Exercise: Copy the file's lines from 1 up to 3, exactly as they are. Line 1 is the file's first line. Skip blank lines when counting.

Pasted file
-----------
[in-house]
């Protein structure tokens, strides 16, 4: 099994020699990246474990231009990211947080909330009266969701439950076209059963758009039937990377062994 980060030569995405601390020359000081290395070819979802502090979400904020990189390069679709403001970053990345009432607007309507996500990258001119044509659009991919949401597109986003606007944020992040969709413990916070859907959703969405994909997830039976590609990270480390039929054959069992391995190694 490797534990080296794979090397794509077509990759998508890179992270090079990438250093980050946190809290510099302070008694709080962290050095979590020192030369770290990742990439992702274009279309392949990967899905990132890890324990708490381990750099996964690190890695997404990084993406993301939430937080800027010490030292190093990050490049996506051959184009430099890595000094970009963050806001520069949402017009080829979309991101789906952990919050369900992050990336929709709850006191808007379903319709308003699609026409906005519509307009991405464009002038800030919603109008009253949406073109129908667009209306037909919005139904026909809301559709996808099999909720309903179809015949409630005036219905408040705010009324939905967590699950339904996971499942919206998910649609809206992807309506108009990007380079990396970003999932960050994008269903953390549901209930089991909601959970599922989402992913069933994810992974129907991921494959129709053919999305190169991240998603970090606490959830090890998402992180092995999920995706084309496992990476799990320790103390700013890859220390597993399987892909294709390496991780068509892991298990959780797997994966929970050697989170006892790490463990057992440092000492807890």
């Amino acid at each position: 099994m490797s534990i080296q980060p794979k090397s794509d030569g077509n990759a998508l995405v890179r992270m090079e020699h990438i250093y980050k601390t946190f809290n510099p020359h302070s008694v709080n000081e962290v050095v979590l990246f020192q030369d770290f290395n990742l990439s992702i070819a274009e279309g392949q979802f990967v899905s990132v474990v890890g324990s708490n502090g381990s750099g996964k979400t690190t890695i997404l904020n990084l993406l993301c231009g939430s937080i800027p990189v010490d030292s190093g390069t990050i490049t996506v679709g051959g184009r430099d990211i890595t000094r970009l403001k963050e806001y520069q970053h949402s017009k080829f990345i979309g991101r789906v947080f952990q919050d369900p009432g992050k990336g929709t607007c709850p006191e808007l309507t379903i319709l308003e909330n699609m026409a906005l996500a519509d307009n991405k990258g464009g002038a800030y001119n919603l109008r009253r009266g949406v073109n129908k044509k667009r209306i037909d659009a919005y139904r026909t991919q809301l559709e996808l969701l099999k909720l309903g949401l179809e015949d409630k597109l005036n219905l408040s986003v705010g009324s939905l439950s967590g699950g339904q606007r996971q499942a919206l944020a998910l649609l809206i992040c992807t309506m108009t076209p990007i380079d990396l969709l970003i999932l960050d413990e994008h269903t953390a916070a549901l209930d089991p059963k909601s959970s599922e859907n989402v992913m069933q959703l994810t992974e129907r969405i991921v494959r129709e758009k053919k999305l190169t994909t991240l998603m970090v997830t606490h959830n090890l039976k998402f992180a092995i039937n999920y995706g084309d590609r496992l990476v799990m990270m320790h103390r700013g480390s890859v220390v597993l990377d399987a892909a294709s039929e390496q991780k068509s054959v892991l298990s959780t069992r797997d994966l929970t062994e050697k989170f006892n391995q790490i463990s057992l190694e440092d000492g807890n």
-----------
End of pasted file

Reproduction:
[in-house]
């Protein structure tokens, strides 16, 4: 099994020699990246474990231009990211947080909330009266969701439950076209059963758009039937990377062994 980060030569995405601390020359000081290395070819979802502090979400904020990189390069679709403001970053990345009432607007309507996500990258001119044509659009991919949401597109986003606007944020992040969709413990916070859907959703969405994909997830039976590609990270480390039929054959069992391995190694 490797534990080296794979090397794509077509990759998508890179992270090079990438250093980050946190809290510099302070008694709080962290050095979590020192030369770290990742990439992702274009279309392949990967899905990132890890324990708490381990750099996964690190890695997404990084993406993301939430937080800027010490030292190093990050490049996506051959184009430099890595000094970009963050806001520069949402017009080829979309991101789906952990919050369900992050990336929709709850006191808007379903319709308003699609026409906005519509307009991405464009002038800030919603109008009253949406073109129908667009209306037909919005139904026909809301559709996808099999909720309903179809015949409630005036219905408040705010009324939905967590699950339904996971499942919206998910649609809206992807309506108009990007380079990396970003999932960050994008269903953390549901209930089991909601959970599922989402992913069933994810992974129907991921494959129709053919999305190169991240998603970090606490959830090890998402992180092995999920995706084309496992990476799990320790103390700013890859220390597993399987892909294709390496991780068509892991298990959780797997994966929970050697989170006892790490463990057992440092000492807890």
């Amino acid at each position: 099994m490797s534990i080296q980060p794979k090397s794509d030569g077509n990759a998508l995405v890179r992270m090079e020699h990438i250093y980050k601390t946190f809290n510099p020359h302070s008694v709080n000081e962290v050095v979590l990246f020192q030369d770290f290395n990742l990439s992702i070819a274009e279309g392949q979802f990967v899905s990132v474990v890890g324990s708490n502090g381990s750099g996964k979400t690190t890695i997404l904020n990084l993406l993301c231009g939430s937080i800027p990189v010490d030292s190093g390069t990050i490049t996506v679709g051959g184009r430099d990211i890595t000094r970009l403001k963050e806001y520069q970053h949402s017009k080829f990345i979309g991101r789906v947080f952990q919050d369900p009432g992050k990336g929709t607007c709850p006191e808007l309507t379903i319709l308003e909330n699609m026409a906005l996500a519509d307009n991405k990258g464009g002038a800030y001119n919603l109008r009253r009266g949406v073109n129908k044509k667009r209306i037909d659009a919005y139904r026909t991919q809301l559709e996808l969701l099999k909720l309903g949401l179809e015949d409630k597109l005036n219905l408040s986003v705010g009324s939905l439950s967590g699950g339904q606007r996971q499942a919206l944020a998910l649609l809206i992040c992807t309506m108009t076209p990007i380079d990396l969709l970003i999932l960050d413990e994008h269903t953390a916070a549901l209930d089991p059963k909601s959970s599922e859907n989402v992913m069933q959703l994810t992974e129907r969405i991921v494959r129709e758009k053919k999305l190169t994909t991240l998603m970090v997830t606490h959830n090890l039976k998402f992180a092995i039937n999920y995706g084309d590609r496992l990476v799990m990270m320790h103390r700013g480390s890859v220390v597993l990377d399987a892909a294709s039929e390496q991780k068509s054959v892991l298990s959780t069992r797997d994966l929970t062994e050697k989170f006892n391995q790490i463990s057992l190694e440092d000492g807890n």